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Historic Preservation - Technical Procedures

Spectitle:

Repairing Fractured Cast Iron Features

Procedure code:

0501013R

Source:

Hspg Prepared For Nps - Sero

Division:

Metals

Section:

Metal Materials

Last Modified:

11/12/2014

Details:

Repairing Fractured Cast Iron Features



REPAIRING FRACTURED CAST IRON FEATURES

 

REFERENCES:

Margot Gayle, David Look, John Waite. Metals in America's Historic Buildings. Washington,DC: National Park Service, 1995.

L. William Zahner. Architectural Metals. New York: John Wiley & Sons, 1995.

PART 1---GENERAL

1.01 SUMMARY

    A.   This procedure includes guidance on repairing fractured
         cast iron elements by joining the fractured sections
         using one of the following methods:

         1.   Using an epoxy resin cement,

         2.   Brazing with brass rods,

         3.   Welding with "Ni-rods" - special nickel alloy
              welding rods, or

         4.   Using cold repair techniques.

    B.   See 01100-07-S for general project guidelines to be
         reviewed along with this procedure.  These guidelines
         cover the following sections:

         1.   Safety Precautions

         2.   Historic Structures Precautions

         3.   Submittals

         4.   Quality Assurance

         5.   Delivery, Storage and Handling

         6.   Project/Site Conditions

         7.   Sequencing and Scheduling

         8.   General Protection (Surface and Surrounding)

         These guidelines should be reviewed prior to performing
         this procedure and should be followed, when applicable,
         along with recommendations from the Regional Historic
         Preservation Officer (RHPO).

    C.   For general information on the characteristics, uses and
         problems associated with cast iron, see 05010-04-S.

1.02 DEFINITIONS

    A.   Brazing:  Brazing is a form of soldering that uses a
         bronze or brass filler metal.

    B.   Soldering:  The joining of metals by fusion using an
         alloy with a lead or tin base.

    C.   Welding:  The joining of metals by heating them with or
         without the use of filler metal.


PART 2---PRODUCTS

2.01 MATERIALS

    A.   Epoxy resin cement:

         1.   Look for a good quality metal replacement material
              based on steel particles with an epoxy resin
              binder.  

         2.   Epoxy resin alone has a high thermal expansion
              which is not compatible with that of the iron.  If
              used without a high proportion of metal filler such
              as in a thick layer of adhesive, problems with
              differential expansion may occur.  

    B.   Brass rods

    C.   Ni rods (Nickel Alloy welding rods) such as 'Chemtron 99'
         - a rod with a very high nickel content.

         1.   Nickel-arc rod (or nickel-color wire) is the most
              common type of welding rod used for welding cast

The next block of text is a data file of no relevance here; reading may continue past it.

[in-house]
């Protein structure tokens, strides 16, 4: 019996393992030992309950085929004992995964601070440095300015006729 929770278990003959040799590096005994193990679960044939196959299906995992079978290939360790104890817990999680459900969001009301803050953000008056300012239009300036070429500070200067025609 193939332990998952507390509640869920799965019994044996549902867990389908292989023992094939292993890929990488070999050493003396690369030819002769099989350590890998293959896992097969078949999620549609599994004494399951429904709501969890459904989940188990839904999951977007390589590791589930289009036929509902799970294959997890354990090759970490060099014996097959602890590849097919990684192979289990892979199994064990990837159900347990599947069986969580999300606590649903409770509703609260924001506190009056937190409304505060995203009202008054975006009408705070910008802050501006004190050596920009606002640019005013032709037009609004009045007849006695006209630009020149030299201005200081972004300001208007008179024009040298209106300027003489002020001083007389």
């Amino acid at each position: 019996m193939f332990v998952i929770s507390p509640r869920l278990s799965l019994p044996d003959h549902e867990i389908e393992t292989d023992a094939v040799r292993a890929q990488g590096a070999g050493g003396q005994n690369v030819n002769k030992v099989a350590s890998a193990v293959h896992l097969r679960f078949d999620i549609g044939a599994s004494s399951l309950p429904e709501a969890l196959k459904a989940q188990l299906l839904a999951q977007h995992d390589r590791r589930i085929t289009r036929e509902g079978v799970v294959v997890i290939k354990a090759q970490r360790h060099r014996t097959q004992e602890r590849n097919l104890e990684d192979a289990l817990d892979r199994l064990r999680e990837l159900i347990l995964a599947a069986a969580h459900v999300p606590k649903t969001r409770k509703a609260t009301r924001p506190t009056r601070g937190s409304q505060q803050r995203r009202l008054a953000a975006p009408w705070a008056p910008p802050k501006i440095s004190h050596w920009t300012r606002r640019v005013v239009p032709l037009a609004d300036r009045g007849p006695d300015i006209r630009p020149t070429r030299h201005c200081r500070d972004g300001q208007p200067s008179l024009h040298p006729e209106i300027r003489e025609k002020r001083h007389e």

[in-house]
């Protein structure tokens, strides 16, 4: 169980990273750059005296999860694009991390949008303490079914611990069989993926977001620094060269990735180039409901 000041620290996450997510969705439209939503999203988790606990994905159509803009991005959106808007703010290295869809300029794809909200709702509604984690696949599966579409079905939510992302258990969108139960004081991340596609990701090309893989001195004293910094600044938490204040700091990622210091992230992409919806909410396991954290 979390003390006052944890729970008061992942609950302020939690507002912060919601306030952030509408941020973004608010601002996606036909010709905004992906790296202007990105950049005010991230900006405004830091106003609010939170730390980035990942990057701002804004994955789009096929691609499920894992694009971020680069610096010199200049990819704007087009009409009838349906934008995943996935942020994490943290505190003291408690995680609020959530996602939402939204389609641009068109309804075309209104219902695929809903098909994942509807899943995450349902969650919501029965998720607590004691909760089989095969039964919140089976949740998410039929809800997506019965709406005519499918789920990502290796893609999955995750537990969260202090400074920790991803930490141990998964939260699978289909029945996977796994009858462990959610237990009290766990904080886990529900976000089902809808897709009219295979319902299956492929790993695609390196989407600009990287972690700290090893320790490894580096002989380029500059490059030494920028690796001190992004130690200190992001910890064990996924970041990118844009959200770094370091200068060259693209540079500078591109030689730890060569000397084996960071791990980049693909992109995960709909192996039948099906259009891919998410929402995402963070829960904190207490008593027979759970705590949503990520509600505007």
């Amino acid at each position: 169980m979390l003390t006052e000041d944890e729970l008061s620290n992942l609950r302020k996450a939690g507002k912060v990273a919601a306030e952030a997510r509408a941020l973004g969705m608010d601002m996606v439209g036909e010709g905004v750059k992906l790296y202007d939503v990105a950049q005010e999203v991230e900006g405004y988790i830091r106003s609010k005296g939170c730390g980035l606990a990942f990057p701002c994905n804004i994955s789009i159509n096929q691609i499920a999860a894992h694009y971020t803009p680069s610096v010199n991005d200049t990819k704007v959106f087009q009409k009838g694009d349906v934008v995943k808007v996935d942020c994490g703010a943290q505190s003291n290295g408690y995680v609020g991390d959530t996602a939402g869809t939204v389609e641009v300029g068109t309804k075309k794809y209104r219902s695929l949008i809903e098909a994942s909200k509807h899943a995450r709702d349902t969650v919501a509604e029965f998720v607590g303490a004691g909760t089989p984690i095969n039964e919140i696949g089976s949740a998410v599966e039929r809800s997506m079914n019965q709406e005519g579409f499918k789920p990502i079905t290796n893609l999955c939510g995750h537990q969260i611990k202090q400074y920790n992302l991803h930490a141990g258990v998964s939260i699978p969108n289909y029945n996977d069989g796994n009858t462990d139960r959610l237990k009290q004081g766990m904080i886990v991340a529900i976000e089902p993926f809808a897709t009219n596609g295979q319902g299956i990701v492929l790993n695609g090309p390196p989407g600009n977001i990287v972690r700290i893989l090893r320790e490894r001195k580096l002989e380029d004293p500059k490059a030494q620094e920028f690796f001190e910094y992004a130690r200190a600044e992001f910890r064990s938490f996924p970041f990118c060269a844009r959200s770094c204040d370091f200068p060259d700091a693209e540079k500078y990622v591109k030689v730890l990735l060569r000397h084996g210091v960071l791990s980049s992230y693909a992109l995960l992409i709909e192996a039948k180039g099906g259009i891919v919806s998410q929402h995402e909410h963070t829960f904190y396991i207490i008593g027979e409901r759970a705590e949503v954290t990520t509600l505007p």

iron.

         2.   It is available in several grades, depending on the
              nickel content of the rod and the inclusion of
              other metals.  The higher the percentage of nickel,
              the stronger the weld and the easier the rod is to
              work with.    

         NOTE:  Mild-steel rods may be used.  They produce a
         strong, hard weld, with the mechanical properties close
         to those of cast-iron, but they are difficult to work
         with, in that they must be preheated and they are not
         machinable.

    D.   Stainless steel or non ferrous plates or straps, threaded
         and unthreaded pins or dowels

2.03 EQUIPMENT

    A.   Wiping cloths

    B.   Eye and skin protection

    C.   Pliers

    D.   Hammer

    E.   Screwdriver

    F.   Wrench

    G.   Welding equipment

    H.   Electric drill

    I.   Pneunmatic chisel

    J.   Electric Grinder


PART 3---EXECUTION

3.01 EXAMINATION

    A.   Before proceeding with steps to repair cast-iron
         features, it is important to first determine the cause
         and extent of the problem.  Determine the age of the
         features and examine the condition of the entire surface.
         Inspect for:

         1.   Wearing Surfaces - especially moving parts such as
              hardware.

         2.   Parts - which have failed or which are unsecured,
              broken, cracked, missing, distorted, or loose
              (check screws and bolts).

         3.   Paint - coating failures such as chips, losses,
              peeling, checks, bubbling, and wear.

         4.   Rust corrosion - caused by moisture, sea water and
              sea air, deicing salts, acids, soils, gypsum
              plasters, magnesium oxychloride cements, ashes,
              clinkers, and sulfur compounds.

         5.   Galvanic action - corrosion caused when iron is
              exposed to cupro-nickels, aluminum bronzes, gun
              metals, copper, brasses, lead, soft solders, and
              some stainless steels and chromium.

         6.   Determine the source of the moisture which causes